BE Smart Hackers Visit Silicon Valley Corporate Sites

10 HBCU teams learn about opportunities in tech

Be Smart

On Day 2 of the BE Smart Hackathon, sponsored by Toyota, all 10 student teams visited the Silicon Valley sites of two of the Black Enterprise TechConneXt Summit corporate sponsors: the AT&T Foundry and LinkedIn.

AT&T Foundry

The AT&T Foundry outdid itself again this year. Separating the students into three groups of roughly 15, each group engaged in an activity with the AT&T Foundry staff.

The first activity required the group of 15 to break into three teams. Each team had to tape strands of spaghetti together out from the edge of a table; the team that constructed the longest strand without its touching the floor would win.

Each team approached the challenge differently. Reflection was also part of the activity, as was learning from what other teams had done. One team’s spaghetti strand reached a length of 7 inches without touching the floor!

Tarren Corbett-Drummond, the Foundry’s senior product marketing innovation manager, said that of other groups that have performed this challenge, kindergartners did better than many adults. She also said that engineers and architects did best.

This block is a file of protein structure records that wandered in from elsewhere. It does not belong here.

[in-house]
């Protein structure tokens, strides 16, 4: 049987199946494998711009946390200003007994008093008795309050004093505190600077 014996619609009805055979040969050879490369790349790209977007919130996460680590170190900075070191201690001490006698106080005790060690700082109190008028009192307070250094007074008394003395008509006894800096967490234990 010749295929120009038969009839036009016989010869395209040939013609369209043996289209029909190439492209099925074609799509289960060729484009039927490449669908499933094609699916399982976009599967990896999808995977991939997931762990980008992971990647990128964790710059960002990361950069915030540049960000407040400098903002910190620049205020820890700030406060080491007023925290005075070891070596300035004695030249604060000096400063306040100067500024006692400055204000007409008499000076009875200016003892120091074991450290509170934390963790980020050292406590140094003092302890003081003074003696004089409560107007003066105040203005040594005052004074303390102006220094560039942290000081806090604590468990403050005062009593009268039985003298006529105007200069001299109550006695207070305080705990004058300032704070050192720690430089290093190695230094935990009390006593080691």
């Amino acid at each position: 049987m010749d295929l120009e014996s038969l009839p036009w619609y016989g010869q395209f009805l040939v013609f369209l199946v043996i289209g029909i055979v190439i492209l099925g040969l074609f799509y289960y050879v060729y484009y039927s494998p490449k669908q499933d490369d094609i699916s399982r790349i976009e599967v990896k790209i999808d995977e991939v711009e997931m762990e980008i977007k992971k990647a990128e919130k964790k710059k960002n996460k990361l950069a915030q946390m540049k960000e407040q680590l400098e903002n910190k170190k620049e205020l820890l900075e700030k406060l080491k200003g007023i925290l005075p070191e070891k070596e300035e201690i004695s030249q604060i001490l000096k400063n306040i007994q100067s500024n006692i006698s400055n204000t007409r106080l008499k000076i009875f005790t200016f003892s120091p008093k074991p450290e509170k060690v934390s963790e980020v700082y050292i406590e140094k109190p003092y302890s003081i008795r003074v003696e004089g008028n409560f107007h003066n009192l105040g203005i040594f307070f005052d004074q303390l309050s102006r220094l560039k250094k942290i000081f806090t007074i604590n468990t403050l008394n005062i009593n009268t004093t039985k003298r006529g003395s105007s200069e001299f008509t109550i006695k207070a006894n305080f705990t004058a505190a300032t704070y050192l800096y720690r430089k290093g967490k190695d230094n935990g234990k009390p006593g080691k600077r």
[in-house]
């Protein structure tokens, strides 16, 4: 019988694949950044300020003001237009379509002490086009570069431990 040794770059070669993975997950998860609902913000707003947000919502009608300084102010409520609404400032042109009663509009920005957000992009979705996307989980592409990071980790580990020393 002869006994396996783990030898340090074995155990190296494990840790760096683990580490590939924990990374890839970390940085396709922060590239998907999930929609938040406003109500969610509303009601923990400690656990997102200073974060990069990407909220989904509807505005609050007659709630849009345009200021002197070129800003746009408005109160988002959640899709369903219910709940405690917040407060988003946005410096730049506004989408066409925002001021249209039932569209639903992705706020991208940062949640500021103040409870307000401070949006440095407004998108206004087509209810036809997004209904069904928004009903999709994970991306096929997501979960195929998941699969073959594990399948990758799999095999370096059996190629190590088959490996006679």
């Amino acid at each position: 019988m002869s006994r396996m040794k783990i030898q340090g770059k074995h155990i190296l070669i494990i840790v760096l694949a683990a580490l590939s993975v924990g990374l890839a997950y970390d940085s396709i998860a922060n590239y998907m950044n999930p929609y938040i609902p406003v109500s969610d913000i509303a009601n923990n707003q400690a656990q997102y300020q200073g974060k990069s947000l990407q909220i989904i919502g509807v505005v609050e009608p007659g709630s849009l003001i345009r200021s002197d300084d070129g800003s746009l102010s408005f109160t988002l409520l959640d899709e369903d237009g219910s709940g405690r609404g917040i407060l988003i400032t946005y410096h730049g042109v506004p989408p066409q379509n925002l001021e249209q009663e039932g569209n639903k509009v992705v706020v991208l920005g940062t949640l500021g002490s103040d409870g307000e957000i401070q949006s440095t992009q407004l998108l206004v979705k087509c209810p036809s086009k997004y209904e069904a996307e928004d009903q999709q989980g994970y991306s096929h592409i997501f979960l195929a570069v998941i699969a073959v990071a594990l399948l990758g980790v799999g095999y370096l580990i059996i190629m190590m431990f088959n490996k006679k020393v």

A provocative second activity, developed by the Foundry’s data scientists, involved machine learning and how constructing machine learning models requires knowing some of the answers already. Reinforcement learning can be used when you don’t the answer.


At LinkedIn the students learned how to optimize their LinkedIn profiles. Emily Gause, a Howard alum who works at LinkedIn, provided great tips, including the following:

  • Don’t just “mass add” to your network. Add people strategically—those you can help professionally or who can help you.
  • LinkedIn isn’t Facebook. Make sure whatever you share on LinkedIn represents you as a professional.
  • Include a photo on your profile.
  • Use an attention-grabbing headline, not just “student at XYZ College.”
  • Write a compelling summary. This is the place where you can sell yourself. Be specific. Don’t be shy.
  • If you have another site where you blog or where you’ve already developed a following, link to that site from your LinkedIn profile (as long as it’s professionally appropriate).
  • Add to your profile volunteer experiences and causes you care about; 41% of hiring managers consider volunteer work to be as important as professional experience, according to LinkedIn.
  • Join LinkedIn groups.

Gause also suggested having a few people review your profile. The career services people I’ve interviewed all said they regularly helped students (and sometimes graduates) develop their LinkedIn profile.

Gause also said that even “locked” profiles aren’t off-limits to recruiters. Using a recruiter tool, recruiters can view private profiles—so be sure to keep yours professional.

For more about the BE Smart Hackathon, visit the Black Enterprise TechConneXt Summit website.

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